The York Cycle is divided into 48 smaller pageants, some less than 100 lines in length. The smaller pageants were performed by different craft guilds or companies on wagons or carriages at a series of 'stations' or stopping places around the city.
York is one of 4 surviving mostly complete cycles, the other three being, Closter with over 11000 lines, Towney has over 12000 lines, 'N. Town' over 11000 lines. The cycles became connected to and were played in conjunction with the 'Corpus Christi' feast, the first Thursday after Trinity Sunday. The last performance of the York Cycle was recorded in 1569.
The presentation of the cycles developed in two ways. The first was the use of 'pageants', large 4 wheeled (some records mention 6 wheeled) carts housing scenery to play a particular scene, which were driven along a set path past the audience. Records indicate some of the 'pageants' being multi-tiered to allow the playing of heaven and earth, or earth and the grave, or all 3 simultaneously. There is some speculation as to whether or not the entire cycle could be played out in one day. Some believe the performances may have gone into the night, others across a number of days. The second was the use of static stations where the scenes were acted out and the audience moved along from scene to scene.
Information on the staging has been derived from representations in visual art and also from civic archives and guild records, such as the Mercers or the Bakers. These records provide information on repairs to wagons, props and about costumes and give some clear indications of the cost of running the cycles from year to year.
Found as early as the 13th century, Miracle plays, also called Saint Plays, were commonly used in retelling various aspects of the lives of the Saints, covering such subjects as their life, miracles and martyrdom. Some of the most popular of these types of play were based on the life and achievements of St George, during which, as civic records indicate, elaborate costumes and props were used. For instance a record in 1474 from Coventry notes:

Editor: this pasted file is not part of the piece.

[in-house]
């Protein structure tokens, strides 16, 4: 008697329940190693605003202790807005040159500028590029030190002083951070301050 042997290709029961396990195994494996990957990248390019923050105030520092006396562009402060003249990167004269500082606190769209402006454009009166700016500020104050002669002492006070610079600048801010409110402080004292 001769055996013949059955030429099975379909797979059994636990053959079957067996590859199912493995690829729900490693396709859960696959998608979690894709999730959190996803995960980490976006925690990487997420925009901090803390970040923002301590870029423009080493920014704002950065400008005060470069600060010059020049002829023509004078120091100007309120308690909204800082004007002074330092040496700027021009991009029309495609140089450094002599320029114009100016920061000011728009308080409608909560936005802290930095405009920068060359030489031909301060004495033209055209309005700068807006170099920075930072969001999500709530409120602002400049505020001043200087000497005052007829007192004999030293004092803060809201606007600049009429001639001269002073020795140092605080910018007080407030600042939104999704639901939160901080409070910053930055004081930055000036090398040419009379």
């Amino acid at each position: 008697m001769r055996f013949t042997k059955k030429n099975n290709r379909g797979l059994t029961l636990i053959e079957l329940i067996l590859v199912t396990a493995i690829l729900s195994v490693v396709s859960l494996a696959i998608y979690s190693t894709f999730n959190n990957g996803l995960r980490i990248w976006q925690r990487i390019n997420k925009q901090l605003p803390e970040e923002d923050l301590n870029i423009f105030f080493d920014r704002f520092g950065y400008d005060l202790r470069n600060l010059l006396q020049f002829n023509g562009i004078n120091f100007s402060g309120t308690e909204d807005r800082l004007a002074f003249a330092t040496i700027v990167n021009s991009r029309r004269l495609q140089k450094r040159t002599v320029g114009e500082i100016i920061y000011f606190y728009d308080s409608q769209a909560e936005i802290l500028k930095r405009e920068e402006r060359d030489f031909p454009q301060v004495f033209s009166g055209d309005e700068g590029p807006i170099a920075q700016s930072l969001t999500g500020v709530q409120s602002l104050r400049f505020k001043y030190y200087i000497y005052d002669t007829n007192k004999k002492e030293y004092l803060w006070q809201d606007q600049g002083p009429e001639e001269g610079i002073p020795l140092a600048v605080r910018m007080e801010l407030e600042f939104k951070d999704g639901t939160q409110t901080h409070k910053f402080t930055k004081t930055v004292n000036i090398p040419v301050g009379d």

"a kynges doughter knelyng a fore hym with a lambe and the fader and moder being in a touer a boven"
Saint Plays p8
The record also mentions St George in armour, a dragon, and an organ being played. Other records describe the dragon as a costume with one man inside, the use of horses and pageant wagons.
Rising from the message of the mystery plays came the onset of the morality play. These plays were mainly focussed on the trials and a tribulation of mans day-to-day life and the moral decisions he had to make within it. One of the most famous Everyman, (c. 1485-95), tells the story of how God becomes angry at mans materialistic desires and pursuits and so orders Death to summon him. Everyman then goes on to try and find a companion for his trip into death. Appealing to such characters as Fellowship, Kindred and Cousin, he approaches Good Deeds, who does not offer to go with him but suggests his sister Knowledge. She takes Everyman through his journey to many other characters, until, the moral of the story is revealed when Everyman is left abandoned by all except Good Deeds.
Other well known Morality plays include The Pride of Life (c. 1410), Mankind (c. 1465), Hickscorner (c. 1500) and written sometime between 1400 and 1425 is